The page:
fit_error = 0			# We'll start with 0 assumed error and
	fit_variance = 0		# 0 assumed variance
 
	# Then, we'll go through a list of each Y data point, and check the error and
	# the variance
	for i in range(len(fitinfo['fvec'])):		# This complex block tells us that
							# we'll look at each Y data point
 
		fit_error += (fitinfo['fvec'][i])**2	# Here, we add a given point's error to
							# our total error
 
		fit_variance += (y[i]-numpy.mean(y))**2	# Here, we add a give point's variance
							# to our total variance
 
	r_squared = 1 - (fit_error/fit_variance)	# and then solve for our R^2 value
 
	return r_squared		# Tell that R^2 value to the function that asked
 
## ---------------------------------------------------------------------------------
## The last bit is printing an informative graph for the user.
 
def Grapher(					# This shortcut is for drawing a graph
		x,y,					# Using our X and Y data to draw points
		equation,				# the equation to draw a curve
		x_range,				# smoothed data,
		kd_value,r_squared):	# and label it with our Kd and R^2 values
 
 
	## Now, let's define a figure
	fig = pylab.figure(1)				# This is a pylab-made figure
	axis = fig.add_subplot(111)			# It has one set of axis on it
 
	axis.plot(x,y,'ro',label='data')	# We draw x,y data points on it
 
	axis.plot(x_range,equation,label='fit')	# and a smooth curve of our fit
 
	axis.set_xlabel('Concentration')	# The X axis is labeled concentration
	axis.set_ylabel('Intensity')		# and the Y axis is labeled Intensity
	axis.set_title("Dose Response Fit")	# Give the window a Title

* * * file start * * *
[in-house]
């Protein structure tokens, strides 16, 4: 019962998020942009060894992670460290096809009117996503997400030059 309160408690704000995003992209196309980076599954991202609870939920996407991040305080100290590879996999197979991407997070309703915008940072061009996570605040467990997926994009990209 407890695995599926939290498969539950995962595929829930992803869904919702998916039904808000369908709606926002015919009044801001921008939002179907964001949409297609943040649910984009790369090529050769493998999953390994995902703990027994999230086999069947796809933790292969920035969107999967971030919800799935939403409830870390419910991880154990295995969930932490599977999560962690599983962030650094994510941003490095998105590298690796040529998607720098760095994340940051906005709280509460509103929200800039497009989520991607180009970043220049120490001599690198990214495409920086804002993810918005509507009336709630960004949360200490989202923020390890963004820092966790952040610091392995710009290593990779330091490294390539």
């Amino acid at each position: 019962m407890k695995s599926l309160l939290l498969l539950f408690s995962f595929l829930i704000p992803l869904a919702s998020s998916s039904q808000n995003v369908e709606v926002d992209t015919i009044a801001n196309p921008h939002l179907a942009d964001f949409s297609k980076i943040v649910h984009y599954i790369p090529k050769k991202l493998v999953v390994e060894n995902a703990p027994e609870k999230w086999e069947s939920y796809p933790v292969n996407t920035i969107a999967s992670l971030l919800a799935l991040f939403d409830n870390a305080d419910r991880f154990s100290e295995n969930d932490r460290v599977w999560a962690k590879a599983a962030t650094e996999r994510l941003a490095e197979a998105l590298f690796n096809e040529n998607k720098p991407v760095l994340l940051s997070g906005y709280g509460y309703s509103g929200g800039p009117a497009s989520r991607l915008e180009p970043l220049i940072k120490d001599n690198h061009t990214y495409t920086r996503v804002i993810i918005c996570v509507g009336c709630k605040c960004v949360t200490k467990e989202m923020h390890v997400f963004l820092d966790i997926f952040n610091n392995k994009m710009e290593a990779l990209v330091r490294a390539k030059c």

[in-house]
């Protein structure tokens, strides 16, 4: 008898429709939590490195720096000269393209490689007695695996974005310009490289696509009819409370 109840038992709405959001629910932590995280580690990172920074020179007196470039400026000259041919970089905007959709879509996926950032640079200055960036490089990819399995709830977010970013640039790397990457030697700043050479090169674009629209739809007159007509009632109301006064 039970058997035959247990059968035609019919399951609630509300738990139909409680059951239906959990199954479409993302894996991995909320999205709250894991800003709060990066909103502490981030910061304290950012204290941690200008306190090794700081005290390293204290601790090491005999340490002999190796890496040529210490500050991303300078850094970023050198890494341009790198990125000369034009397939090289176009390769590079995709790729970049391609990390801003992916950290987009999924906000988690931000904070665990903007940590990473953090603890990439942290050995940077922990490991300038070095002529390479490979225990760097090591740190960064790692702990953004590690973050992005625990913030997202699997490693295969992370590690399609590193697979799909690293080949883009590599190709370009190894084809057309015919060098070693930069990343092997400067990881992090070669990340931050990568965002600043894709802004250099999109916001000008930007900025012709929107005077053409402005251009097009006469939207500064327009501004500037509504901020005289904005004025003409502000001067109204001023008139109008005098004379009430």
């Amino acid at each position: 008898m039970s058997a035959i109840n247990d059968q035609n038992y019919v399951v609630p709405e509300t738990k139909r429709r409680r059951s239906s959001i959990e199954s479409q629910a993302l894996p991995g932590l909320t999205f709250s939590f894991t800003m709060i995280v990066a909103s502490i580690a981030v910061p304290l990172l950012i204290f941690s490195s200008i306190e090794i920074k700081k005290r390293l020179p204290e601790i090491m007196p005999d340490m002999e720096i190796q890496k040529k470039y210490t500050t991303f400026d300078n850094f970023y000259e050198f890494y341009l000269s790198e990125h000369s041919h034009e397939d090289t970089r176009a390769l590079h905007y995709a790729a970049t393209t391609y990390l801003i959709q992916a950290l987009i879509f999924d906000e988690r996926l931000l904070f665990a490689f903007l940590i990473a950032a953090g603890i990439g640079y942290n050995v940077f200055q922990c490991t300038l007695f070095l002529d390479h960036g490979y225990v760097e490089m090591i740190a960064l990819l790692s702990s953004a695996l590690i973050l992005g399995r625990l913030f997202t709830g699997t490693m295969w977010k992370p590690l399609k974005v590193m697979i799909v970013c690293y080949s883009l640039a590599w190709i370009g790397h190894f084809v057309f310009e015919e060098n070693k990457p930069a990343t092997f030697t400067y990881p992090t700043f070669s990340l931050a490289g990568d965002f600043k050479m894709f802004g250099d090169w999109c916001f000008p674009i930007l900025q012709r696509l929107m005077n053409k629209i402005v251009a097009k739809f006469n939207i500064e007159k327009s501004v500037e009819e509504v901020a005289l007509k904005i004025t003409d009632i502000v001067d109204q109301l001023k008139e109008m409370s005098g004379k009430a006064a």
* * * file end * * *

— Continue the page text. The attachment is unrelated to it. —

# Let's make room on the plot for our axis labels
	fig.subplots_adjust(bottom=0.15)
	fig.subplots_adjust(left=0.15)
 
	# Then add some text listing the Kd and R^2
	text = axis.text(0.05, 0.95, 'Kd: %s'% kd_value,
							 transform=axis.transAxes, va='top')
 
	rtext = axis.text(0.05, 0.90, 'R^2: %s'% r_squared,
							   transform=axis.transAxes, va='top')
 
	# Lastly, let's display the graph to the user
	pylab.show()
 
 
 
## ----------------------------------------------------------------------------------
## Everything till now has told the computer _how_ to do things, but hasn't told it
## to actually _do_ anything.  Let's change that.
 
if __name__ == '__main__':		#If we're running this program...
	GetData()			# then activate the GetData shortcut and start the show!

That looks like a lot of code, but almost all of it is comments, explanations, and advice. If we remove that and leave just the program, it looks much smaller:

import numpy
from scipy.optimize import leastsq
import pylab
 
def GetData():
	print("Non-Linear Fitting for Dose-Response Data\n")
	input_x = raw_input("Type X values, comma seperated, then hit return\n")
	input_y = raw_input("Type Y values, comma seperated, then hit return\n")
 
	x = numpy.array(input_x.split(','),dtype=float)
	y = numpy.array(input_y.split(','),dtype=float)
 
	FittingMath(x,y)
	return
 
def FittingMath(x,y):
	equation = lambda variables,x:	(variables[0]+(variables[1]-variables[0])/(1+10**((variables[2]-x))))
	error = lambda variables,x,y: (equation(variables,x)-y)
	variable_guesses = [numpy.min(y),numpy.max(y),numpy.mean(x)]
 
	output = leastsq(error,variable_guesses,args=(x,y),full_output=1 )
	variables = output[0]
	fitinfo = output[2]
	r_squared = residuals(y,fitinfo)
 
	print("The fitted variables are: "+str(variables) )
 
	x_range = numpy.arange(numpy.min(x),numpy.max(x),abs(numpy.max(x)/100))
 
	Grapher(x,y,equation(variables,x_range),x_range,variables[2],r_squared)
	return
 
def residuals(y,fitinfo):
	fit_error = 0
	fit_variance = 0
 
	for i in range(len(fitinfo['fvec'])):
		fit_error += (fitinfo['fvec'][i])**2
		fit_variance += (y[i]-numpy.mean(y))**2
	r_squared = 1 - (fit_error/fit_variance)
	return r_squared
 
def Grapher(x,y,equation,x_range,kd_value,r_squared):
	fig = pylab.figure(1)
	axis = fig.add_subplot(111)
	axis.plot(x,y,'ro',label='data')
	axis.plot(x_range,equation,label='fit')
	axis.set_xlabel('Concentration')
	axis.set_ylabel('Intensity')
	axis.set_title("Dose Response Fit")
	fig.subplots_adjust(bottom=0.15)
	fig.subplots_adjust(left=0.15)
	text = axis.text(0.05, 0.95, 'Kd: %s'% kd_value,transform=axis.transAxes, va='top')
	rtext = axis.text(0.05, 0.90, 'R^2: %s'% r_squared,transform=axis.transAxes, va='top')
	pylab.show()
 
if __name__ == '__main__':
	GetData()